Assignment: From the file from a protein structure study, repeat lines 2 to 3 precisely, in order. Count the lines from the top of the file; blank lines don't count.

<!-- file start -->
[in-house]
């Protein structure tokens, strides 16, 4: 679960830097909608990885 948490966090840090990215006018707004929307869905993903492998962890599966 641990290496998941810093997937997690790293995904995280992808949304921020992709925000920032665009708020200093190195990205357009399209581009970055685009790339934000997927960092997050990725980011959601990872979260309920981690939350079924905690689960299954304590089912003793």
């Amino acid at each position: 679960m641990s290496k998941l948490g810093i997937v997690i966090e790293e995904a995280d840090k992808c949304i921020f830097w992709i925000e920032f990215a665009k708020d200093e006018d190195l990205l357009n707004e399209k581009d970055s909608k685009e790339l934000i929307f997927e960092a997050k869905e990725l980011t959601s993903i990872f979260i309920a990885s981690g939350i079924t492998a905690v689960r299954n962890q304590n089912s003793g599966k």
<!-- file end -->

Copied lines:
């Protein structure tokens, strides 16, 4: 679960830097909608990885 948490966090840090990215006018707004929307869905993903492998962890599966 641990290496998941810093997937997690790293995904995280992808949304921020992709925000920032665009708020200093190195990205357009399209581009970055685009790339934000997927960092997050990725980011959601990872979260309920981690939350079924905690689960299954304590089912003793």
């Amino acid at each position: 679960m641990s290496k998941l948490g810093i997937v997690i966090e790293e995904a995280d840090k992808c949304i921020f830097w992709i925000e920032f990215a665009k708020d200093e006018d190195l990205l357009n707004e399209k581009d970055s909608k685009e790339l934000i929307f997927e960092a997050k869905e990725l980011t959601s993903i990872f979260i309920a990885s981690g939350i079924t492998a905690v689960r299954n962890q304590n089912s003793g599966k």